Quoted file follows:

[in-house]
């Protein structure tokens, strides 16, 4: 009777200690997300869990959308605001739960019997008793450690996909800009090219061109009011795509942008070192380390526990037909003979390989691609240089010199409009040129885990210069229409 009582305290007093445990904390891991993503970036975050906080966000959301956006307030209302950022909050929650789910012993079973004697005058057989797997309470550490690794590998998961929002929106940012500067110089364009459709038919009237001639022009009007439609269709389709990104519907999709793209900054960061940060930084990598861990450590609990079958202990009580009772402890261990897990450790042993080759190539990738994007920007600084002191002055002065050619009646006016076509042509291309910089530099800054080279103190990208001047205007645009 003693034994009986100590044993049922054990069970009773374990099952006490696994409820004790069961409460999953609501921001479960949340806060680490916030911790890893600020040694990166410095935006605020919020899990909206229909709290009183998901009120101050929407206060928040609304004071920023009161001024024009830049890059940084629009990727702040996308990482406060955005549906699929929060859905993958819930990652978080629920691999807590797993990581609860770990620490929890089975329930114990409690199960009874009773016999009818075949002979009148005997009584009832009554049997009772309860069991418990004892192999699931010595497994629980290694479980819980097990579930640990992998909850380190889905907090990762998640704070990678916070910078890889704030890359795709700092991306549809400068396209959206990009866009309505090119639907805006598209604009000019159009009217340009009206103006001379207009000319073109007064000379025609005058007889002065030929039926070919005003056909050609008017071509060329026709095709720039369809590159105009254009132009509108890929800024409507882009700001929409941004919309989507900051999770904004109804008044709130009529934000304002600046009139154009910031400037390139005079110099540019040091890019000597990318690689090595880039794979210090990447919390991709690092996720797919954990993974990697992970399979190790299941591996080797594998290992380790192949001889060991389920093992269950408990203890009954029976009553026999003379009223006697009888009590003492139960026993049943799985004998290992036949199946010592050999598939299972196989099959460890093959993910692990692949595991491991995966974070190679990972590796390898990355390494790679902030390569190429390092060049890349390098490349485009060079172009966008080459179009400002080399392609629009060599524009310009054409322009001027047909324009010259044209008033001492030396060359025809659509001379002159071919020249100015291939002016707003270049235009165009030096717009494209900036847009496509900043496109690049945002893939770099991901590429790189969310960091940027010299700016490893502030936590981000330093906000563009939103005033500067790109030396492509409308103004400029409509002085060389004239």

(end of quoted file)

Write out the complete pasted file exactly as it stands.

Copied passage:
[in-house]
């Protein structure tokens, strides 16, 4: 009777200690997300869990959308605001739960019997008793450690996909800009090219061109009011795509942008070192380390526990037909003979390989691609240089010199409009040129885990210069229409 009582305290007093445990904390891991993503970036975050906080966000959301956006307030209302950022909050929650789910012993079973004697005058057989797997309470550490690794590998998961929002929106940012500067110089364009459709038919009237001639022009009007439609269709389709990104519907999709793209900054960061940060930084990598861990450590609990079958202990009580009772402890261990897990450790042993080759190539990738994007920007600084002191002055002065050619009646006016076509042509291309910089530099800054080279103190990208001047205007645009 003693034994009986100590044993049922054990069970009773374990099952006490696994409820004790069961409460999953609501921001479960949340806060680490916030911790890893600020040694990166410095935006605020919020899990909206229909709290009183998901009120101050929407206060928040609304004071920023009161001024024009830049890059940084629009990727702040996308990482406060955005549906699929929060859905993958819930990652978080629920691999807590797993990581609860770990620490929890089975329930114990409690199960009874009773016999009818075949002979009148005997009584009832009554049997009772309860069991418990004892192999699931010595497994629980290694479980819980097990579930640990992998909850380190889905907090990762998640704070990678916070910078890889704030890359795709700092991306549809400068396209959206990009866009309505090119639907805006598209604009000019159009009217340009009206103006001379207009000319073109007064000379025609005058007889002065030929039926070919005003056909050609008017071509060329026709095709720039369809590159105009254009132009509108890929800024409507882009700001929409941004919309989507900051999770904004109804008044709130009529934000304002600046009139154009910031400037390139005079110099540019040091890019000597990318690689090595880039794979210090990447919390991709690092996720797919954990993974990697992970399979190790299941591996080797594998290992380790192949001889060991389920093992269950408990203890009954029976009553026999003379009223006697009888009590003492139960026993049943799985004998290992036949199946010592050999598939299972196989099959460890093959993910692990692949595991491991995966974070190679990972590796390898990355390494790679902030390569190429390092060049890349390098490349485009060079172009966008080459179009400002080399392609629009060599524009310009054409322009001027047909324009010259044209008033001492030396060359025809659509001379002159071919020249100015291939002016707003270049235009165009030096717009494209900036847009496509900043496109690049945002893939770099991901590429790189969310960091940027010299700016490893502030936590981000330093906000563009939103005033500067790109030396492509409308103004400029409509002085060389004239």